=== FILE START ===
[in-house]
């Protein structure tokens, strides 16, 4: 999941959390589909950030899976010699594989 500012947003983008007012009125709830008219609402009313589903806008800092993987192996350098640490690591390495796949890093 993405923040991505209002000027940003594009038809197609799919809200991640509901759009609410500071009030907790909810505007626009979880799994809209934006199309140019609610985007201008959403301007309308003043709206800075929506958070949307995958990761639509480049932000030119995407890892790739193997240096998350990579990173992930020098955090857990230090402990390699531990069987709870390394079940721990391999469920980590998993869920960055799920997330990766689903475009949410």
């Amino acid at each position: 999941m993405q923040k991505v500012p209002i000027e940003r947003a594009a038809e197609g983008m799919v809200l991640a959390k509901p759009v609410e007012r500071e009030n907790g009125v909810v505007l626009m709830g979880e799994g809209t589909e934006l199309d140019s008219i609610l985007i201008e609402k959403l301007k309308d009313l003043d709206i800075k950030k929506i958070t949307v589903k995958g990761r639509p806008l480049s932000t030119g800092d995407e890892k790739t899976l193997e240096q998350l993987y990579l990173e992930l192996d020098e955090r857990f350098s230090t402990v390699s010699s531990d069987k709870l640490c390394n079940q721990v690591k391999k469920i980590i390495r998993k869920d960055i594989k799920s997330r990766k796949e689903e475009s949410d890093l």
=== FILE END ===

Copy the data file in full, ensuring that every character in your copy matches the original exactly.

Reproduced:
[in-house]
């Protein structure tokens, strides 16, 4: 999941959390589909950030899976010699594989 500012947003983008007012009125709830008219609402009313589903806008800092993987192996350098640490690591390495796949890093 993405923040991505209002000027940003594009038809197609799919809200991640509901759009609410500071009030907790909810505007626009979880799994809209934006199309140019609610985007201008959403301007309308003043709206800075929506958070949307995958990761639509480049932000030119995407890892790739193997240096998350990579990173992930020098955090857990230090402990390699531990069987709870390394079940721990391999469920980590998993869920960055799920997330990766689903475009949410």
């Amino acid at each position: 999941m993405q923040k991505v500012p209002i000027e940003r947003a594009a038809e197609g983008m799919v809200l991640a959390k509901p759009v609410e007012r500071e009030n907790g009125v909810v505007l626009m709830g979880e799994g809209t589909e934006l199309d140019s008219i609610l985007i201008e609402k959403l301007k309308d009313l003043d709206i800075k950030k929506i958070t949307v589903k995958g990761r639509p806008l480049s932000t030119g800092d995407e890892k790739t899976l193997e240096q998350l993987y990579l990173e992930l192996d020098e955090r857990f350098s230090t402990v390699s010699s531990d069987k709870l640490c390394n079940q721990v690591k391999k469920i980590i390495r998993k869920d960055i594989k799920s997330r990766k796949e689903e475009s949410d890093l």